Spring 2011
take an adventure and write about it.

There is a panic we feel
suddenly waking on a patch of unfamiliar ground.
We are utterly lost for moments
as our memories filter in,
and the walls come into focus.
Then we look down to see the shape of our bodies
through the clouds of breath.
And in the turning light we know
there is some part of us that sleeps
and some part of us that drifts away each night
to hover over the frozen fields.

Sophie was eight when the rebel army took her away. It was almost Easter, she remembers.

Four men came into her family’s hut one night outside of Gulu, Uganda. They didn’t knock.

Her parents stood by, silently.

Sophie says one of the men, pointed a small machete at her and said, “If you don’t cut your brother, we will kill you all.”

“So I did,” she said. “I cut him.”

Sophie cut her brother’s neck. The first time, the rebels didn’t think the cut was deep enough.

They made her do it again.

Charles, her brother, was five. He screamed loud and hard.

Sophie and Charles — bleeding down the front of his tattered green T-shirt, were loaded into a rickety truck where a dozen children were already crammed in. Hours later, the truck stopped and the children clambered out of the truck, unsure of what was going to happen. Charles, badly injured, was roughly handled by the rebels as they wrapped a rope around his ankles and tied him upside down in a tree. The rebels laughed as they tied him, Sophie recalls.

The captured children were warned that if they ever tried to flee, they too would be tied up in trees.

Sophie’s voice trails off at this part of the story.

“The next day, they took us back to see,” she said. “He was already dead.”

“The red ants had got him.”

There are certain stories you write as a reporter that continue to haunt you. They are the stories that send you gasping into the night, on a random Wednesday evening, in a safe, quiet bed in a safe, quiet country. They are the stories that flood your brain when you are home in North America, picking out peanut butter of all things, as you stand in the grocery store tearing up because you can’t figure out which of the 57 options you should buy.

They are, simply put, the stories that mess with your head.

The story of Sophie Akello was one of those stories.

In 2006, I arrived in Uganda with a chip on my shoulder, a small desire to help others, and, above all, a desire to see war, to report on war, and to generally end up like the grizzled war correspondents I used to see — sun baked and grouchy, with eyes lined by too many hours in exotic locales — the kind of person I wanted to be, I believed.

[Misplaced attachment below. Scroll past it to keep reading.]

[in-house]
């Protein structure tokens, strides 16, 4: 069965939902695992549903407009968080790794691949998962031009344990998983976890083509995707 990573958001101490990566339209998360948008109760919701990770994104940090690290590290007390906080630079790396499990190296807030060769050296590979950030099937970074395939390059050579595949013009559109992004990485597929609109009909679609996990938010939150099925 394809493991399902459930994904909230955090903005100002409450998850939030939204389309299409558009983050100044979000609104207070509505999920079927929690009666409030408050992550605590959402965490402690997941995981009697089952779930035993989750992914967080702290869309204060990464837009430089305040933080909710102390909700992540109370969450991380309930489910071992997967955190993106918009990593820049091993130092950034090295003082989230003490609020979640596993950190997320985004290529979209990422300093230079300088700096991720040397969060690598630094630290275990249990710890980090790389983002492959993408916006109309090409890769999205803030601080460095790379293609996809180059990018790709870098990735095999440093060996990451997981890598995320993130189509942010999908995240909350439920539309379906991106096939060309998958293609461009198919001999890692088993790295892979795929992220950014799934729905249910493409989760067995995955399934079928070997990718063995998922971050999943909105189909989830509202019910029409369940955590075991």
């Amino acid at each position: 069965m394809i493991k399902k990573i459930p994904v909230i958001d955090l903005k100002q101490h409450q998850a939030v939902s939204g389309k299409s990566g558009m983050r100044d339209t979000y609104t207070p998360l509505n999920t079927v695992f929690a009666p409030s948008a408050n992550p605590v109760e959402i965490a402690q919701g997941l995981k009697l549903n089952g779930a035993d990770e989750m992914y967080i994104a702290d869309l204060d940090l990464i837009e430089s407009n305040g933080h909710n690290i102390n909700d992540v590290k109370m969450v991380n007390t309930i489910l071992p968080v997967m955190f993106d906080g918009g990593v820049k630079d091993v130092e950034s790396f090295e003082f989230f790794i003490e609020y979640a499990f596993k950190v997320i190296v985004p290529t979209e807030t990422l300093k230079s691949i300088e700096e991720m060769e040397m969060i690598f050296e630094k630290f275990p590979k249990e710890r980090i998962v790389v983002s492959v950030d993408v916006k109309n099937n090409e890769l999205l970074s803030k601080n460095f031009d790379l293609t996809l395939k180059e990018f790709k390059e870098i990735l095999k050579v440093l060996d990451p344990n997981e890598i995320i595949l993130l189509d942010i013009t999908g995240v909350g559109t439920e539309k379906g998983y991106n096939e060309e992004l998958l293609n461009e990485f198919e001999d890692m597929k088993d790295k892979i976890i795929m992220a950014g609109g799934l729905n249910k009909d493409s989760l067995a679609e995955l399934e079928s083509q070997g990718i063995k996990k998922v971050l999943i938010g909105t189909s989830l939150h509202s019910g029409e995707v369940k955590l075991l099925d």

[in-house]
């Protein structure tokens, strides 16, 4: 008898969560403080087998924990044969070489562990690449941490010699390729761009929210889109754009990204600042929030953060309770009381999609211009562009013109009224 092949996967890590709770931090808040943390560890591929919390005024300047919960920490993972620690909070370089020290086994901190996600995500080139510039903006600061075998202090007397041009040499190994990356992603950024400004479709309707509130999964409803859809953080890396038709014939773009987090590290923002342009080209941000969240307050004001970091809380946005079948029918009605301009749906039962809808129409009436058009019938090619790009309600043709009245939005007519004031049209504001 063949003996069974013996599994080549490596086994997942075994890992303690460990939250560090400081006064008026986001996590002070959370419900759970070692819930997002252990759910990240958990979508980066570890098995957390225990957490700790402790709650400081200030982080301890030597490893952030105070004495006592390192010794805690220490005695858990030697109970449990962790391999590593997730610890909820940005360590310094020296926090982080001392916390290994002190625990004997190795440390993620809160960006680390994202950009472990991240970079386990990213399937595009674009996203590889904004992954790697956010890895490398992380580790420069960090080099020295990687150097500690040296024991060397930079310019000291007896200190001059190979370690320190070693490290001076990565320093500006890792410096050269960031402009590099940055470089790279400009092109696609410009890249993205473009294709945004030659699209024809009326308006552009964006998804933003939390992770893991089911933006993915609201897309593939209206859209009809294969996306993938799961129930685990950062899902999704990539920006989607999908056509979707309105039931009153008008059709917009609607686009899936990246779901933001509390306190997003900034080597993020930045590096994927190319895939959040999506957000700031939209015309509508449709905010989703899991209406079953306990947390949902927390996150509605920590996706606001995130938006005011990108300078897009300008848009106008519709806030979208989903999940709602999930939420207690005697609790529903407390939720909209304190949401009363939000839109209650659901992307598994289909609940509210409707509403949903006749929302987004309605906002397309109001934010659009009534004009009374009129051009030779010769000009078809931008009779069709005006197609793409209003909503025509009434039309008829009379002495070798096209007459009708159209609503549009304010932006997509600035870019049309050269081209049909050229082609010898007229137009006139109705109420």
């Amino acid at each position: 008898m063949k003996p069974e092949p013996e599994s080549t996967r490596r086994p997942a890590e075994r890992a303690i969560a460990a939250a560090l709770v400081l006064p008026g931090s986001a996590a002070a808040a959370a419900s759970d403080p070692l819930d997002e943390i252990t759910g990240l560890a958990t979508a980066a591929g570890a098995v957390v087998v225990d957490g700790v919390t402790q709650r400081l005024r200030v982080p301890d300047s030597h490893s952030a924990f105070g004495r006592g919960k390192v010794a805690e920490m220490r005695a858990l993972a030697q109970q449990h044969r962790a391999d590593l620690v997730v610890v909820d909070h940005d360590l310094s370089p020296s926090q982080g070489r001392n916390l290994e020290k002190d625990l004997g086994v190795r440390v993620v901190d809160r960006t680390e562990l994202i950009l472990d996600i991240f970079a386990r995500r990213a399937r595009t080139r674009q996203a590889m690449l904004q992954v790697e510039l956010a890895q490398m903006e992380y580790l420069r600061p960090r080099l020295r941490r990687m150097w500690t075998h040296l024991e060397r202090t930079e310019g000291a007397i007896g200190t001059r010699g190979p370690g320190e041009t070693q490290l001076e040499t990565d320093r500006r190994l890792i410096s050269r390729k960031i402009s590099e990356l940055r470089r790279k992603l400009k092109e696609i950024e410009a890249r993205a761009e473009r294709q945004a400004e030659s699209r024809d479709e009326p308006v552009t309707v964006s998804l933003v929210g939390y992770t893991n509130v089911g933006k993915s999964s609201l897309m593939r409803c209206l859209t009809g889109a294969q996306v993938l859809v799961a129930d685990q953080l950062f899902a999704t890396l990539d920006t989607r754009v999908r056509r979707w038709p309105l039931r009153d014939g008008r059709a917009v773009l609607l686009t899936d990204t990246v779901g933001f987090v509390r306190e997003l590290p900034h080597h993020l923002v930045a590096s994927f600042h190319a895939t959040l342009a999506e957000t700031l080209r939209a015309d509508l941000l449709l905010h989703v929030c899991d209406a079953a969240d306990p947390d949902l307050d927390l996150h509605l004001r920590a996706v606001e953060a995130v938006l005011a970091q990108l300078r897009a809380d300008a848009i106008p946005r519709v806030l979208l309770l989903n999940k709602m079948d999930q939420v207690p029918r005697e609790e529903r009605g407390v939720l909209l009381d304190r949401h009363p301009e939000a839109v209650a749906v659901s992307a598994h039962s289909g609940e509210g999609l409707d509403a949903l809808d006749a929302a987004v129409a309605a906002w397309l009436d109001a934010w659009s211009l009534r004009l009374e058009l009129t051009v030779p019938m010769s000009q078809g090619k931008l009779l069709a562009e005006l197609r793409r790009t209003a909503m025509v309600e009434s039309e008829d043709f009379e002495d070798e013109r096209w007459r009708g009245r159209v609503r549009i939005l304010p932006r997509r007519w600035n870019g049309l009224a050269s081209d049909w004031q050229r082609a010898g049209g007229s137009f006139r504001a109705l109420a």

It was my first stint as a so-called “war reporter” (really, I was a rookie that knew nothing) and I dove in, spending time in northern Uganda, a region embroiled in a nasty 20-year civil war between a religious fanatical leader, Joseph Kony, and the Ugandan government. The Lord’s Resistance Army, a radical religious rebel group, had been terrorizing northern Uganda for the better part of 25 years.

Kony is the cruelest of leaders — 80% of his army is under the age of 12. Children, as it turns out, make the best soldiers. They have no fear. They are adaptable. They believe everything.

Sophie’s own story was not unique — she was one of more than 30,000 Ugandan children who have been captured by the Lord’s Resistance Army. The children are forced to kill their own people, often, as in Sophie’s case, their own families.

Many children, like Sophie, had escaped the clutches of the Lord’s Resistance Army and now walked miles and miles every night, from their villages to larger towns, such as Gulu, where they could sleep in safety, hundreds of them intertwined on the cold cement floor, a single guard at the front door.

And that was my job. Write about the current situation in northern Uganda. Write about the challenges these children face — much of which revolved about the fear of being kidnapped and conscripted back into a rebel army.

Sadly, it was their fear and the shared experiences of constantly being terrified that created and fueled my addiction to adventure. Perhaps it is more appropriate to call it an addiction to war.

I did not want to change the world by going to the worst places on earth and writing about them. I was certainly not a committed do-gooder. I just wished I was.

I liked the feeling of my heart pounding in my chest. I liked the feeling of hearing bullets and pretending they were fireworks. I even liked the feeling of how people thought I was important if I wrote about them. If those people only knew how little power or sway I had and how little words matter. How the pen is not mightier than the sword, despite our best intentions. If so, we would not have had Rwanda in 1994, or still have Robert Mugabe in Zimbabwe. No, the pen is weak and pathetic, and yet we still treat it with such reverence. The sword always wins.

And yet, it was the sword I was addicted to.

The other week, as I was thinking about where I might like to travel to next, I stopped, dead still, in the middle of the street, a fine drizzle coming down around me. One question had stopped me cold: what would ever possess a human being to so willingly and excitedly go somewhere like the warzone of northern Uganda to tell these stories? The reasons why someone would go to Sudan for a vacation, to exotic sounding places like Bujumbura, or Mogadishu, or to Goma, where 14-year-old red-eyed drug-crazed boys with Kalashnikovs man roadblocks that I had to pass through, multiple times a day. They are scarcely bigger than the guns they carry.